Slimming with Hoodia – to whose advantage?
The Benefit Sharing Agreement between the South African Council for Scientific and Industrial Research (CSIR) and the San people
The Convention on Biological Diversity (CBD) signed in 1992 at the UN Conference on Environment and Development (UNECD) in Rio de Janeiro, entrusts national governments with sovereignty over the genetic resources in their respective countries. In return, they are made responsible for regulating access to these resources and making sure that the benefit is shared justly and equitably between countries, companies and local people, who over the centuries have contributed to the conservation and development of biological diversity (Access and Benefit Sharing - ABS). One of the few examples so far of such a benefit sharing arrangement with indigenous peoples is the agreement between the Council for Scientific and Industrial Research, CSIR, based in Pretoria, South Africa, and the San of Southern Africa over the commercial use of Hoodia, a natural hunger suppressant. By Uwe Hoering.
Rachel Wynberg, BioWatch South Africa, called the agreement a “historic breakthrough”. Compared to earlier cases of biopiracy in Africa and elsewhere, it definitely marks some progress. So far, it provides the most far-reaching acknowledgement of the rights of indigenous peoples over their traditional knowledge, as demanded in the CBD, after some hide-and-seek.
Initially, it had looked like one of the classical examples of biopiracy and knowledge theft. With the aid of from the San hunters, using Hoodia, a succulent plant from the Kalahari used to suppress hunger for centuries, the CSIR succeeded in isolating the active ingredients in the nineties, and patented them as P57 in several countries from 1997 on. One year later, CSIR entered into a licensing agreement with the British company Phytopharm for the exploitation of the patents. Soon after that, Phytopharm signed a commercialisation agreement with US Pharma giant Pfizer, with prospects of big business in the market for appetite suppressant drugs. Another four years later, NGO discovered that CSIR had made no provisions to share the benefits with the San as the original owners of knowledge about Hoodia. Furthermore, their Prior Informed Consent (PIC) to research and commercialisation, as demanded by the Convention, had not been obtained, which was especially embarrassing for South Africa as one of the Convention’s early signatories.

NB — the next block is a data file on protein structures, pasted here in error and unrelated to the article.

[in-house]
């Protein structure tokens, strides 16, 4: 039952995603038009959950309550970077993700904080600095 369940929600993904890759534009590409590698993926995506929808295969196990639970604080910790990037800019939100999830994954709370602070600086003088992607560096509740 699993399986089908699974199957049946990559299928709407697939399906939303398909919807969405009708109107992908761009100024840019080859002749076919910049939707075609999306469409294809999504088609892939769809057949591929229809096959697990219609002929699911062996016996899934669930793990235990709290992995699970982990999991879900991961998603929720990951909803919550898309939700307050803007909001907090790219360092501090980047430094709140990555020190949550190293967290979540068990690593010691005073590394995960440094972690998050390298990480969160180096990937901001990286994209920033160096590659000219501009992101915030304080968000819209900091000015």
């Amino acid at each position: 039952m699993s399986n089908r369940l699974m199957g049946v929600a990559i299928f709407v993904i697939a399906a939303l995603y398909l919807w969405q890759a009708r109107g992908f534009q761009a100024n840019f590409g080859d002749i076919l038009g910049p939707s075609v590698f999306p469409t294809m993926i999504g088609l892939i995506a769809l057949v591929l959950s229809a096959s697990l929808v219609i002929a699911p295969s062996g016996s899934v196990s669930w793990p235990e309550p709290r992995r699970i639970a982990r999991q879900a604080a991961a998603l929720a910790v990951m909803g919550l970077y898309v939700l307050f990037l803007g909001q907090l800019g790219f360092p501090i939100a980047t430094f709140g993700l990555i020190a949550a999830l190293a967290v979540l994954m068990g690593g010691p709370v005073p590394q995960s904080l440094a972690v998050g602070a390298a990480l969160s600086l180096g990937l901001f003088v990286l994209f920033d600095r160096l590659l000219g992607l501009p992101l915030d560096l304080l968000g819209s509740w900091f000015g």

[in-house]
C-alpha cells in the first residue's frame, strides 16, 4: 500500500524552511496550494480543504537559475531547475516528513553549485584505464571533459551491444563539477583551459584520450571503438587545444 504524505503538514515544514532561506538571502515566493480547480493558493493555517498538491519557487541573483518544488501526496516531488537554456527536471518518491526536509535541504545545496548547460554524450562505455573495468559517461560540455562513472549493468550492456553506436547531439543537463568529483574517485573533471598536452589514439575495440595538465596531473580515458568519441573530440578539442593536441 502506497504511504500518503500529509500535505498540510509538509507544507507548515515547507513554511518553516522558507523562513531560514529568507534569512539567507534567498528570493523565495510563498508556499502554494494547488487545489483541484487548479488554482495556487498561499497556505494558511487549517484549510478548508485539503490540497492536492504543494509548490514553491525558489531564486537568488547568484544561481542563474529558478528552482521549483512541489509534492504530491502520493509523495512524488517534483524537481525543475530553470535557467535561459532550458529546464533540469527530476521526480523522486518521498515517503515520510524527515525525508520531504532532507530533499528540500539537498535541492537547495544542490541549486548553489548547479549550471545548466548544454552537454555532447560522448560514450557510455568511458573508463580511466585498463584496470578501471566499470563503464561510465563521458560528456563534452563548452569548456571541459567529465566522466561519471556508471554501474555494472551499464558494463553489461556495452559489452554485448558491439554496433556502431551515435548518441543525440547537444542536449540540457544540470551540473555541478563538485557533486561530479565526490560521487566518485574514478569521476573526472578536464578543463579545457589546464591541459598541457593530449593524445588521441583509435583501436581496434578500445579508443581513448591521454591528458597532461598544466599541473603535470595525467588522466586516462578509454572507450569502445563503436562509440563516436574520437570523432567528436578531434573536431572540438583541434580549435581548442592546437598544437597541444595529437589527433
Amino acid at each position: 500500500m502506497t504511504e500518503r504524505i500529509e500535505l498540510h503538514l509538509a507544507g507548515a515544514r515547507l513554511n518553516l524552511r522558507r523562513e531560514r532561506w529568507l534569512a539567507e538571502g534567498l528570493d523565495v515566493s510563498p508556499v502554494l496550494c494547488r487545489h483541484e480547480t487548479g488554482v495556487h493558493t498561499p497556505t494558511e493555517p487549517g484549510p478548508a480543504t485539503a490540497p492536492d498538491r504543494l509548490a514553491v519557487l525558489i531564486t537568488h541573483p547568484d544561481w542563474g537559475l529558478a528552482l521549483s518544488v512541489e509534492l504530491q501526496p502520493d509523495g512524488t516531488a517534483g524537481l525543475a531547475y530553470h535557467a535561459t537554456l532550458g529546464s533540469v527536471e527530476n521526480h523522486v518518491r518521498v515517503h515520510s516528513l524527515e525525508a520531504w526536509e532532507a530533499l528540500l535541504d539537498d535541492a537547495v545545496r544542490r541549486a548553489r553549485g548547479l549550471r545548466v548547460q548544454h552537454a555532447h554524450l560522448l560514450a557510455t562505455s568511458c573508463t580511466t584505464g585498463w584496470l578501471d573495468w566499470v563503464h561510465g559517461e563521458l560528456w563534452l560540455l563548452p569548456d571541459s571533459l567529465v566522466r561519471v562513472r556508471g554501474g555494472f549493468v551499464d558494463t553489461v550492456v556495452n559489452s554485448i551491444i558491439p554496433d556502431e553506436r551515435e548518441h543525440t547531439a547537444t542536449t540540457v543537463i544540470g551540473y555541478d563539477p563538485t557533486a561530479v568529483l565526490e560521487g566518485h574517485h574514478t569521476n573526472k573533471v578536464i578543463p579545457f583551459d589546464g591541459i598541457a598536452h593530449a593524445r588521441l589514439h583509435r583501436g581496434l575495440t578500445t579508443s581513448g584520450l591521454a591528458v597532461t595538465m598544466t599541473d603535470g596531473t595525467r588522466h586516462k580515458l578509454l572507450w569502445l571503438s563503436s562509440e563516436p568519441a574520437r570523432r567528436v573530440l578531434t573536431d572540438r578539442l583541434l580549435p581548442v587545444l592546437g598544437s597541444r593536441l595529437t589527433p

In order to contain the damage done by the attempted biopiracy, CSIR came to an agreement with the South African San Council in March 2003, recognising the San as the “custodians of an ancient body of traditional knowledge and cultural values” and agreeing upon a “comprehensive benefit sharing agreement”. On the other hand, CSIR insists that the isolation of the active ingredients was its own scientific discovery and that, therefore, patenting was justified.
In addition to her acclaim of the agreement, Rachel Wynberg criticises that the San “receive only a minuscule sliver of a large, well-iced cake”. Their share is just six percent of the royalties Phytopharm pays to CSIR, so they do not directly benefit from turnover or profit of the products themselves. Furthermore, their bargaining position had been weakened due to the violation of the principle of Prior Informed Consent, leaving them in a position to take it or leave it. Among other things, they had to accept the patenting of a life form, which is strongly rejected by many environmental and developmental groups. So there has been strong criticism of the agreement for several reasons. Roger Chennells, on the other hand, who negotiated the agreement as lawyer for the San, justifies it: “To criticise the San for signing the agreement is like criticising a drowning person for accepting a hand to save them from drowning.”